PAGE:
John Carmack Sends Memo to Meta: John Carmack, an early proponent of virtual reality who joined Meta from Oculus following the company's $2 billion acquisition of Oculus, has departed the company.
Business Insider was the first to reveal his departure; they cited sources within the firm and published excerpts from his internal memo, which were critical of Meta and its augmented and virtual reality initiatives.
Carmack stated on Twitter and Facebook that he was quitting the company and published his email to staff employees in full after rumors appeared in Insider and The New York Times.
Carmack wrote in his message, “This is the end of my decade in VR.” With its inside-out tracking, optional PC streaming, low price, and nearly 4K screen quality, the Quest 2 headgear is precisely what he “wanted to see from the beginning,” he said at the outset.
The problem, he said, was that “things could have happened a bit faster and been doing better if different decisions had been made.” According to his memorandum, Carmack's primary complaint about Meta is the company's inefficiency.
He wrote that we have an absurd number of people and resources, but we continually destroy ourselves and waste time. “There's no way to put it lightly; I estimate that we're only functioning at about half the efficiency that would make me pleased.”
i mean, if you watched carmack's talk at the quest announcement last month, this comes as no surprise: https://t.co/FRSU851H8V
— Craig Mod (@craigmod) December 17, 2022
The executive claimed that he was “evidently not persuasive enough” despite being “a voice at the highest levels” who should have been able to advance the situation. Carmack didn't provide specific examples, but he did say that many of his complaints were resolved a year or two after proof of the problem had accumulated.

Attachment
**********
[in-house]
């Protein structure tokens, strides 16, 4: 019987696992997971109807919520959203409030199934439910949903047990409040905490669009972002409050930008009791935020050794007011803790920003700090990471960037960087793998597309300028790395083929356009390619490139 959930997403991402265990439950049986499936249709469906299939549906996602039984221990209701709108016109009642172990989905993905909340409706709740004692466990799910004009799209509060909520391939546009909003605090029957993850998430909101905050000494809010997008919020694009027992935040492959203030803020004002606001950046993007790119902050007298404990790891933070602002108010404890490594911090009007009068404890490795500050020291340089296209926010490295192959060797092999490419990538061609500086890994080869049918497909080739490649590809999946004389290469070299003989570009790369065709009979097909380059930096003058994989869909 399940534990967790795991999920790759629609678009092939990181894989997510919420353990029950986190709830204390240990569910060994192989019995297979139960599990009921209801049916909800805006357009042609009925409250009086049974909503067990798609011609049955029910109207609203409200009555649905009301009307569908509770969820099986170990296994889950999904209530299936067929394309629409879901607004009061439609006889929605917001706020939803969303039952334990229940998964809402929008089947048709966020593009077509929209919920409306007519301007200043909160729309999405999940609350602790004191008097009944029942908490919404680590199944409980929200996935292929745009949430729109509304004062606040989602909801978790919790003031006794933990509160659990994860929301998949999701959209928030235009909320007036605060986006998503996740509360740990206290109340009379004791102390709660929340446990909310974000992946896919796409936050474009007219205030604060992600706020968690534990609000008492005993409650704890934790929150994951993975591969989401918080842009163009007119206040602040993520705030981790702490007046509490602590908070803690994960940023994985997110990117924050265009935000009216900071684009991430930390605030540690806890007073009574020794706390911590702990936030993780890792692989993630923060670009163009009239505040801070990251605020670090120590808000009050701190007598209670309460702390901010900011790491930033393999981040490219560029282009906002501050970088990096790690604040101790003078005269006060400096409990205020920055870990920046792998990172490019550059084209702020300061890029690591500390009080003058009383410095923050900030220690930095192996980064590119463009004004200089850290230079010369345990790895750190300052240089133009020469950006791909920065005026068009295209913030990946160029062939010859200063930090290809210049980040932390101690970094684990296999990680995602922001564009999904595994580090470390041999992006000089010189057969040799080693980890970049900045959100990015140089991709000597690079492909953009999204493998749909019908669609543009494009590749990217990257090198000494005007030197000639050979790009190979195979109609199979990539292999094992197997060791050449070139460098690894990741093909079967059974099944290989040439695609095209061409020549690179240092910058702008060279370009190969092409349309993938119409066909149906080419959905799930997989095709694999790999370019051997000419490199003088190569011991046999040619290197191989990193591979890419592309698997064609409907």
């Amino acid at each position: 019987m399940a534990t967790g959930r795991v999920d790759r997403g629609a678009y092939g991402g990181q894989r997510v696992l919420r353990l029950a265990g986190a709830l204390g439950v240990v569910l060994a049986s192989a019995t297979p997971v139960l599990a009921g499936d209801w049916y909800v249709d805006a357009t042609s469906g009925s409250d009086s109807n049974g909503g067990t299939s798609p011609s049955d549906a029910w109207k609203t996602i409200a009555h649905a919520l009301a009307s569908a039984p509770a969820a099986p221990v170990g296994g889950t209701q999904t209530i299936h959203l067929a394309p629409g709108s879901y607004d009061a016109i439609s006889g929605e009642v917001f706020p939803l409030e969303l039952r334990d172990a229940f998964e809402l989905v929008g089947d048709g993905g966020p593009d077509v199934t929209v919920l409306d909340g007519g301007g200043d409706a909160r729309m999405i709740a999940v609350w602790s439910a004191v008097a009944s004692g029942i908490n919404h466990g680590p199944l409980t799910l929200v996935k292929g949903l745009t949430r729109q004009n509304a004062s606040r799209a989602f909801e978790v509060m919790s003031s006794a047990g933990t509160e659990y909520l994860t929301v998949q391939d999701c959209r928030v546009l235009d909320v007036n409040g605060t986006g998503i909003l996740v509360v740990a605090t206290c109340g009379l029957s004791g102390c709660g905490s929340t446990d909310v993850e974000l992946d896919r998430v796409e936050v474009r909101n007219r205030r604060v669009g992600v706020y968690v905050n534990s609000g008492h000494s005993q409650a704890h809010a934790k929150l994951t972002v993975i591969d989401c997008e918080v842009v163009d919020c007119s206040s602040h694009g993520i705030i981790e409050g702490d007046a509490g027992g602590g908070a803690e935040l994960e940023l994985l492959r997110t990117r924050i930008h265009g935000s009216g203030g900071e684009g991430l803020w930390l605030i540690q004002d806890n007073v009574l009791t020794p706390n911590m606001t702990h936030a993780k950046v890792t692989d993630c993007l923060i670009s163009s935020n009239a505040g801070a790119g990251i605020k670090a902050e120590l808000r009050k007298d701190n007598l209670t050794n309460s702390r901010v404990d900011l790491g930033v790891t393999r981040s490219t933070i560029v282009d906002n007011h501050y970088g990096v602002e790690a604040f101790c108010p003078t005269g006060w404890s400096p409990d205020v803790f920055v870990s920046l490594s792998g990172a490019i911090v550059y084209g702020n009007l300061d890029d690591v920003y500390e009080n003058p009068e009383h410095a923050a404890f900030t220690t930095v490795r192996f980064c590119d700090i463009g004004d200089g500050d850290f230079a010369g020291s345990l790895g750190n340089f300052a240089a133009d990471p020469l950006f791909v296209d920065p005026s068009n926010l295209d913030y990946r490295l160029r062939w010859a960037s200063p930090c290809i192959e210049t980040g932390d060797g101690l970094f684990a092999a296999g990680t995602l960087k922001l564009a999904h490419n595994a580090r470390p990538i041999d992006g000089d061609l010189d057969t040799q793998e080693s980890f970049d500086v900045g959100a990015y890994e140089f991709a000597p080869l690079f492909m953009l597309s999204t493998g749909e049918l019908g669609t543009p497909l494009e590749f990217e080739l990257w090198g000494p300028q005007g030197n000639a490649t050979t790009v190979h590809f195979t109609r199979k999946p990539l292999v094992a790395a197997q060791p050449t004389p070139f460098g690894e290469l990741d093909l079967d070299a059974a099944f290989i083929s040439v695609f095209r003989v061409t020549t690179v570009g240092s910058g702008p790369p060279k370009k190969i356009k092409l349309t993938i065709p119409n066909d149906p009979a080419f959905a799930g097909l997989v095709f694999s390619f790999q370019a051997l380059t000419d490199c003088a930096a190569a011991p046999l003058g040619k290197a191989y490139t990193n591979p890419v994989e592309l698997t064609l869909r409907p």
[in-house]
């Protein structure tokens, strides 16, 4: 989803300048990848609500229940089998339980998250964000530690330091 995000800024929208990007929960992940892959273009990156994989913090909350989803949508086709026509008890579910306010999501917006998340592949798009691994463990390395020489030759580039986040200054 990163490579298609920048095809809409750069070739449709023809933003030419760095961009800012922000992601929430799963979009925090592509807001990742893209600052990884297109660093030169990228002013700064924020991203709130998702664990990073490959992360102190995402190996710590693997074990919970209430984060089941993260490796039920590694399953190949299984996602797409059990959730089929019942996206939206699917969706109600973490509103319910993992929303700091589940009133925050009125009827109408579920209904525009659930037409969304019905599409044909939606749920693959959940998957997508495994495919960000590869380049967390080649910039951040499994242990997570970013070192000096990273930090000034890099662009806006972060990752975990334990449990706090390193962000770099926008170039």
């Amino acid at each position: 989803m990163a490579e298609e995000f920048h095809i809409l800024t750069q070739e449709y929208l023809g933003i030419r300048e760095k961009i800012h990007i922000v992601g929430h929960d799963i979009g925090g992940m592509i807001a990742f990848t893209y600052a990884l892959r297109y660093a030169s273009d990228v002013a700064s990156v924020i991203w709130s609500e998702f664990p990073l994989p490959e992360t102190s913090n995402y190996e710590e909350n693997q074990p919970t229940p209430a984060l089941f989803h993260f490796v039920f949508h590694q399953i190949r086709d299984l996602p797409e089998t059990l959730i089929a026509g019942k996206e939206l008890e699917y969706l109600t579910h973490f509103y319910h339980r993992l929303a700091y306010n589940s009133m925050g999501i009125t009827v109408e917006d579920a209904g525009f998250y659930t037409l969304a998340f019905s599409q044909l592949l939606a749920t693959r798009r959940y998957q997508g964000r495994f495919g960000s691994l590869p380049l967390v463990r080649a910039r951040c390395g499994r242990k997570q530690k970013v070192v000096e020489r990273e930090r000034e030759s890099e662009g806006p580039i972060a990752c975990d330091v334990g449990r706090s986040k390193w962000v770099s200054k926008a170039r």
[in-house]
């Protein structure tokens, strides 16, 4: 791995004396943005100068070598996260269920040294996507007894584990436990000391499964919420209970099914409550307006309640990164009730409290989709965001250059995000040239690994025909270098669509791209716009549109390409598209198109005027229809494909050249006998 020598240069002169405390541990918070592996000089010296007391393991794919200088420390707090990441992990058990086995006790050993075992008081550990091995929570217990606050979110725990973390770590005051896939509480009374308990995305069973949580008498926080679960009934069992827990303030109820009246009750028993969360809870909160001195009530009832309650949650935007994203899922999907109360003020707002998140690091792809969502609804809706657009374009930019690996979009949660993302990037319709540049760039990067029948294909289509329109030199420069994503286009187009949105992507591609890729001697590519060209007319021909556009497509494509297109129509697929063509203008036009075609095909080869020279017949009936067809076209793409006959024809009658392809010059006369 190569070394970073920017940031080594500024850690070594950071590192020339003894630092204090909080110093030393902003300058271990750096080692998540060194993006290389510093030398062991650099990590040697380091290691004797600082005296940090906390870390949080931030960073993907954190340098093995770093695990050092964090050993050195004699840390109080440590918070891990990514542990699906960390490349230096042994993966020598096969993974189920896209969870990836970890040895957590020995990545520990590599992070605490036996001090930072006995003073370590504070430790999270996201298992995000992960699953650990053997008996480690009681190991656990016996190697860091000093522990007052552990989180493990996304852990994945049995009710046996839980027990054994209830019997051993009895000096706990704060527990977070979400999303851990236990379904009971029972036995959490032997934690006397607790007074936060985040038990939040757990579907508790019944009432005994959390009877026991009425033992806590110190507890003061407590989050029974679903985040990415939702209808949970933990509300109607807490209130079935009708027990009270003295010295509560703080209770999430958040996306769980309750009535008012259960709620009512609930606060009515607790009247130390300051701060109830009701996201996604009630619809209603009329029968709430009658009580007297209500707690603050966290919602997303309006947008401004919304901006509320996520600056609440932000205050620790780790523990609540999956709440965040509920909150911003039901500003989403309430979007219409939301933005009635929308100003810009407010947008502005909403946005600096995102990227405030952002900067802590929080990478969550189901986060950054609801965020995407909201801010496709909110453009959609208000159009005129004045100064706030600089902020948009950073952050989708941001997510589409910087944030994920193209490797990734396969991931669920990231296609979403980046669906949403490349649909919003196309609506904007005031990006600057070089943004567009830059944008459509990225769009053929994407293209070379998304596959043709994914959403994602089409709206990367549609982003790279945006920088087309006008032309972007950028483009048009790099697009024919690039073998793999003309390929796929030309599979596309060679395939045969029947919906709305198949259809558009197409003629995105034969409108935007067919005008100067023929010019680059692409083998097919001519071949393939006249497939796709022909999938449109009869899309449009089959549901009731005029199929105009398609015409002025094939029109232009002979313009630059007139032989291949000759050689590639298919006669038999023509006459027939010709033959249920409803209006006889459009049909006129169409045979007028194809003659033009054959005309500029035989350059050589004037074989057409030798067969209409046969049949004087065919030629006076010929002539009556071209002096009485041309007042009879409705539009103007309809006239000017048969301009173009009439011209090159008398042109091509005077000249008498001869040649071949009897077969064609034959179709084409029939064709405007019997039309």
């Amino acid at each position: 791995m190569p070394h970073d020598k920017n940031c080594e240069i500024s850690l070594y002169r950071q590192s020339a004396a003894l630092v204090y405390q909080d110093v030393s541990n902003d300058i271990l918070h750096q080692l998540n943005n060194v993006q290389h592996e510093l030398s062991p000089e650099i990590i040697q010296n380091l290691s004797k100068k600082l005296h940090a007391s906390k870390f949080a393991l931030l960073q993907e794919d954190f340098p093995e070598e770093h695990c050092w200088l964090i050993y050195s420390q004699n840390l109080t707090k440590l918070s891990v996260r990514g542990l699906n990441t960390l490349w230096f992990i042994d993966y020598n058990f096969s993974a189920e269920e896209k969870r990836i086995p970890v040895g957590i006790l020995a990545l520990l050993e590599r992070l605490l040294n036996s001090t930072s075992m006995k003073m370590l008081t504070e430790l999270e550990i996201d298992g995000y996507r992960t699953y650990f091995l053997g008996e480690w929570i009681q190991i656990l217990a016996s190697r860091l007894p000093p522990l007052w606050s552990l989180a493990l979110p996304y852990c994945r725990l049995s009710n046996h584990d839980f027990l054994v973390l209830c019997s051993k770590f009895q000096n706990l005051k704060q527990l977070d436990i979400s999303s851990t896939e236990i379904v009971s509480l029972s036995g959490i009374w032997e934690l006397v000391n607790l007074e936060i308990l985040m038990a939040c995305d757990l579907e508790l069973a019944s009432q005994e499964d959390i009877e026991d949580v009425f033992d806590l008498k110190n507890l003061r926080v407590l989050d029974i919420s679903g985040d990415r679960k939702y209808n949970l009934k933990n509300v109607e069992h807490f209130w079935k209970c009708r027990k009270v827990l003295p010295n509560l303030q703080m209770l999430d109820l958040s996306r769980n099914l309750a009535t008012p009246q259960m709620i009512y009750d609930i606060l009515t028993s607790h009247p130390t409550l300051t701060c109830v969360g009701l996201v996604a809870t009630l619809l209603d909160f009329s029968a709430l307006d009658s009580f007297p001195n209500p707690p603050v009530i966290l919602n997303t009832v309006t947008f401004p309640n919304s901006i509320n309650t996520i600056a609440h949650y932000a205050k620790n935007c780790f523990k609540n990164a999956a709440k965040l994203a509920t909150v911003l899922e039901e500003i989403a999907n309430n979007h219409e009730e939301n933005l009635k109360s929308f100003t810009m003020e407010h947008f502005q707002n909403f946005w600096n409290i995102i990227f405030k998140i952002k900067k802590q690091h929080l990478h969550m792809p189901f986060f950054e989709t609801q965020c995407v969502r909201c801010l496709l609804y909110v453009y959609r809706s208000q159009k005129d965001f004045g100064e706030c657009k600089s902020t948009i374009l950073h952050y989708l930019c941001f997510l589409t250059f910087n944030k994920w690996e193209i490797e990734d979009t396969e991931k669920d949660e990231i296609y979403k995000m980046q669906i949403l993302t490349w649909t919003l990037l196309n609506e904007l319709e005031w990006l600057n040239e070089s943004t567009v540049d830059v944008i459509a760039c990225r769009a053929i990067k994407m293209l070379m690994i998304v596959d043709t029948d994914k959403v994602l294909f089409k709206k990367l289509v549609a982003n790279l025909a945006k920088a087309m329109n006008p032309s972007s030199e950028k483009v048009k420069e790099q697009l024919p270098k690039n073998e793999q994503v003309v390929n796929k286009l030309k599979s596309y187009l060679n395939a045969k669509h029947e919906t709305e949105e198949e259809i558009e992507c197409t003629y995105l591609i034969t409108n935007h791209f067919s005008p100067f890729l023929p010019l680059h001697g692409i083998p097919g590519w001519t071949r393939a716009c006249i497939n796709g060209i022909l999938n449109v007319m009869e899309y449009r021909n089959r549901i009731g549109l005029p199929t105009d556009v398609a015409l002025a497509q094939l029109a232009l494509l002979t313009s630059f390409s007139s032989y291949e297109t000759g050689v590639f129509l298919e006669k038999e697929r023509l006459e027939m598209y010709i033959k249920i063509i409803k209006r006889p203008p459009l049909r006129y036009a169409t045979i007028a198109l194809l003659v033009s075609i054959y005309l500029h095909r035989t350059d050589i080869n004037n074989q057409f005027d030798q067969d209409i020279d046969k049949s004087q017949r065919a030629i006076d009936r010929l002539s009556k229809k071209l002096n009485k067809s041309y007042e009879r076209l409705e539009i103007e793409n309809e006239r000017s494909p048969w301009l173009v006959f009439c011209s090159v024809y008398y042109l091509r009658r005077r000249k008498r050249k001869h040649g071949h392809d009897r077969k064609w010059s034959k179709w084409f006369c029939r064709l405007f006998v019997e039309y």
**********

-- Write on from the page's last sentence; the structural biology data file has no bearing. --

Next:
However, “I have never been able to kill foolish things before they cause damage or define a direction and have a team follow it,” he continued.
Near the end of the message, Carmack said he was “wearied of the fight,” but that despite this, he remained confident that “VR can deliver value to most of the people in the world, and no firm is better positioned to achieve it than Meta.”
“Make better decisions and fill your products with “Give a Damn!”” – @ID_AA_Carmack https://t.co/S8i2Db0rll
— drew olanoff (@yoda) December 17, 2022
It's no news that the executive “has always been quite upset with how things get done at [Meta],” as he admitted on Twitter. In August, he talked about the company's AR and VR division's $10 billion loss in a podcast with Lex Fridman and claimed it made him “sick to [his] stomach thinking about so much money being spent.”
He expressed frustration with the company's headphones and the mandatory software updates on an internal Meta forum. In addition, he seems to have insisted that Meta prioritize its users' needs right now as it develops its plans for the future of the metaverse.
John Carmack, Consulting CTO for Meta's VR Efforts, Is Leaving https://t.co/XtqJRZr4n2
— Nathie (@NathieVR) December 17, 2022
After leaving id Software in 2013, where he co-created the Doom and Quake series, Carmack became Oculus' first chief technology officer. When Facebook acquired Facebook (then known as Oculus) for $2 billion in 2014, he joined Meta.
I resigned from Meta, and my internal post got leaked to the press, resulting in some fragmented quotes. Here is the full thing: https://t.co/iUcr8TYMLD
— John Carmack (@ID_AA_Carmack) December 17, 2022
After leaving Oculus in 2019 to focus on Artificial General Intelligence (AGI), or AI capable of human activities, he took a consultancy role as CTO. His company, Keen Technologies, is creating artificially intelligent technologies.
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